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Bowe v. Colgate-Palmolive

Gender Segregation

The Colgate company had also maintained separate seniority systems for men and women. The seniority ranking affected not only an employee's ability to obtain much sought-after assignments, but also layoffs. Women were let go before men with less seniority and called back to work the same way. This segregation continued even after the company had made minor changes and relabeled the practices to appear more gender-neutral.

Bowe was one victim of this discrimination. She, along with other female coworkers, filed charges with the Equal Employment Opportunity Commission (EEOC). However, they could not obtain an agreement from Colgate. Therefore, the women brought a class-action lawsuit against the company, heard by the U.S. District Court for the Southern District of Indiana on 30 June 1967. Colgate eventually made reconciliation attempts and recalled laid-off plaintiffs after a strike, yet the suit continued over the issue of back pay and the sex-segregation system.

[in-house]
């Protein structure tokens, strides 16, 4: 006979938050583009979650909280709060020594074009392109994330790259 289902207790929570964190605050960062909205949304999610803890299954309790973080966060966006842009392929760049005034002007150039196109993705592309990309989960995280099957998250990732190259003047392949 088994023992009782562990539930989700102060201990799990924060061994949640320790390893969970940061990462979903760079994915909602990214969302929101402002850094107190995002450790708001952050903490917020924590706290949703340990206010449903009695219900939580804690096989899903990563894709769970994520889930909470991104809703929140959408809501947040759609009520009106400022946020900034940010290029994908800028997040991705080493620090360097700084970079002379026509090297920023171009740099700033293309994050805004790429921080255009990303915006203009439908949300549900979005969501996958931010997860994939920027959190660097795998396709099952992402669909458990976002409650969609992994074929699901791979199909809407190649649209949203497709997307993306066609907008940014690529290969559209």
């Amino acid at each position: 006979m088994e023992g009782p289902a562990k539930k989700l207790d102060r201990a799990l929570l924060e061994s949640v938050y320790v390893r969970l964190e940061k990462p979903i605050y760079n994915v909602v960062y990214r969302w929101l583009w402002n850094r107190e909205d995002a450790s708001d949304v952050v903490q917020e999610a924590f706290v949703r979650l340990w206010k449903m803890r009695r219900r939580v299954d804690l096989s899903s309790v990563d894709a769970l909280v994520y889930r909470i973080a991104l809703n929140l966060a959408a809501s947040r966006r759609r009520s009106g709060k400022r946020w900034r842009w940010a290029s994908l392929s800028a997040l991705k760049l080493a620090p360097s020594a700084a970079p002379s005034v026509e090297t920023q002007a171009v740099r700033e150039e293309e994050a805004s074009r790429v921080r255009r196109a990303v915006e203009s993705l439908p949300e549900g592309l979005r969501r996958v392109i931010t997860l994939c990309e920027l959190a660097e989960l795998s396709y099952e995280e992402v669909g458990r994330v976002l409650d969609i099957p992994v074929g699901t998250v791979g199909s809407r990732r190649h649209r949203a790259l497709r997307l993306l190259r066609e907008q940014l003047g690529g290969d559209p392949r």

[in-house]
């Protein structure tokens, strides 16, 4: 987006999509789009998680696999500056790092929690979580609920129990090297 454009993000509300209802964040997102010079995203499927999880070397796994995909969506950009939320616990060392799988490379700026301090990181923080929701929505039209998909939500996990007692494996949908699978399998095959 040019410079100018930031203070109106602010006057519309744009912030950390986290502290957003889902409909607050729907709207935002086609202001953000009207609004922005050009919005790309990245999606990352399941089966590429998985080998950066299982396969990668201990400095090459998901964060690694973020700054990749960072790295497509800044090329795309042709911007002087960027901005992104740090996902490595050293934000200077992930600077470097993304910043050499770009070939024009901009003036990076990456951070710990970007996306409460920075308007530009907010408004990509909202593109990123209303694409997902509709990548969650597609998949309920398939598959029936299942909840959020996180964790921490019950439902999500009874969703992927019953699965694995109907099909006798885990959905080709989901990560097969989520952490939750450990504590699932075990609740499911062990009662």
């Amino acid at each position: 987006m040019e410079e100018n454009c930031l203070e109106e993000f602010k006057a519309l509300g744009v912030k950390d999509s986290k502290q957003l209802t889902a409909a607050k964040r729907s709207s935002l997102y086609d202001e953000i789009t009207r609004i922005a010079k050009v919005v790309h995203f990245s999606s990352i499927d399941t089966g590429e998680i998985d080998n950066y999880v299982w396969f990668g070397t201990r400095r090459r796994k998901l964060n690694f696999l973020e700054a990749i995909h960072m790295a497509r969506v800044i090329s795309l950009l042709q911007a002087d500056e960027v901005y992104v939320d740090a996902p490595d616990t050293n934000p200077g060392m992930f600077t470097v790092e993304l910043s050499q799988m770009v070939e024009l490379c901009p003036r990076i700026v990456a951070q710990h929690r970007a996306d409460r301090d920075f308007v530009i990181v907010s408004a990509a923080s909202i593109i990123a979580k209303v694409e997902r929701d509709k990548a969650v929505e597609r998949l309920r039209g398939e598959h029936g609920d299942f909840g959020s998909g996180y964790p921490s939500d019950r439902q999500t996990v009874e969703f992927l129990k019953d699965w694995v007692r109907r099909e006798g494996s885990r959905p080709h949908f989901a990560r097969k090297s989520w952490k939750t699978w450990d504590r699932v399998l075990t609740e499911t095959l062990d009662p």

Additional topics

Law Library - American Law and Legal InformationNotable Trials and Court Cases - 1963 to 1972Bowe v. Colgate-Palmolive - Significance, Protective Legislation, Gender Segregation, The First Round, Appeals Court Overrules, Impact